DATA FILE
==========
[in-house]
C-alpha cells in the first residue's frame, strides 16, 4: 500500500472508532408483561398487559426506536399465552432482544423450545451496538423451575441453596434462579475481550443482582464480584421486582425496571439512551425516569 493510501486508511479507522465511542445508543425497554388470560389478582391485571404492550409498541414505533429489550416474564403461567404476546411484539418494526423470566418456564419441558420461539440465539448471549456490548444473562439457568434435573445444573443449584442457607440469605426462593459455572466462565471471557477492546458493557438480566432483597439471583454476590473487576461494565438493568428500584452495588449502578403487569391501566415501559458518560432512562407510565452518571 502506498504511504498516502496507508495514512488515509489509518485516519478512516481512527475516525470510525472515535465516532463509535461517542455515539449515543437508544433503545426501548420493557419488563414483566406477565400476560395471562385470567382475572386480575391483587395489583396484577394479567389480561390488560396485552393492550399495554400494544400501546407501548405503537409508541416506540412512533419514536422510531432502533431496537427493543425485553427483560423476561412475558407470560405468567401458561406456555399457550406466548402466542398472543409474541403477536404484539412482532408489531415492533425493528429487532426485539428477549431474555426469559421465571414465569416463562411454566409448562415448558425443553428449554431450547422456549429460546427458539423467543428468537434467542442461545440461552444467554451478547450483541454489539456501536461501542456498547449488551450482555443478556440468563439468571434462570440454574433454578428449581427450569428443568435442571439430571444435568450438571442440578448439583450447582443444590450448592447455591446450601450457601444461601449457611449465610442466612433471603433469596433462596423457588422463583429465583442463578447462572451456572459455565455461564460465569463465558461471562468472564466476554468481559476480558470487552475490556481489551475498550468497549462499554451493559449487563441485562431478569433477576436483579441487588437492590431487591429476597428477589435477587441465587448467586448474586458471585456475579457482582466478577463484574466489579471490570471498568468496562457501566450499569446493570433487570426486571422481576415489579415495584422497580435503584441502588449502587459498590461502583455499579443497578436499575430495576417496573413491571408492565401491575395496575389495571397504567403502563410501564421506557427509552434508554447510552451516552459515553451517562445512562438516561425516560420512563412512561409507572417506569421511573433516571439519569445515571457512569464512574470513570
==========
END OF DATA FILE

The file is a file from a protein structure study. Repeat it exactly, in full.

[in-house]
C-alpha cells in the first residue's frame, strides 16, 4: 500500500472508532408483561398487559426506536399465552432482544423450545451496538423451575441453596434462579475481550443482582464480584421486582425496571439512551425516569 493510501486508511479507522465511542445508543425497554388470560389478582391485571404492550409498541414505533429489550416474564403461567404476546411484539418494526423470566418456564419441558420461539440465539448471549456490548444473562439457568434435573445444573443449584442457607440469605426462593459455572466462565471471557477492546458493557438480566432483597439471583454476590473487576461494565438493568428500584452495588449502578403487569391501566415501559458518560432512562407510565452518571 502506498504511504498516502496507508495514512488515509489509518485516519478512516481512527475516525470510525472515535465516532463509535461517542455515539449515543437508544433503545426501548420493557419488563414483566406477565400476560395471562385470567382475572386480575391483587395489583396484577394479567389480561390488560396485552393492550399495554400494544400501546407501548405503537409508541416506540412512533419514536422510531432502533431496537427493543425485553427483560423476561412475558407470560405468567401458561406456555399457550406466548402466542398472543409474541403477536404484539412482532408489531415492533425493528429487532426485539428477549431474555426469559421465571414465569416463562411454566409448562415448558425443553428449554431450547422456549429460546427458539423467543428468537434467542442461545440461552444467554451478547450483541454489539456501536461501542456498547449488551450482555443478556440468563439468571434462570440454574433454578428449581427450569428443568435442571439430571444435568450438571442440578448439583450447582443444590450448592447455591446450601450457601444461601449457611449465610442466612433471603433469596433462596423457588422463583429465583442463578447462572451456572459455565455461564460465569463465558461471562468472564466476554468481559476480558470487552475490556481489551475498550468497549462499554451493559449487563441485562431478569433477576436483579441487588437492590431487591429476597428477589435477587441465587448467586448474586458471585456475579457482582466478577463484574466489579471490570471498568468496562457501566450499569446493570433487570426486571422481576415489579415495584422497580435503584441502588449502587459498590461502583455499579443497578436499575430495576417496573413491571408492565401491575395496575389495571397504567403502563410501564421506557427509552434508554447510552451516552459515553451517562445512562438516561425516560420512563412512561409507572417506569421511573433516571439519569445515571457512569464512574470513570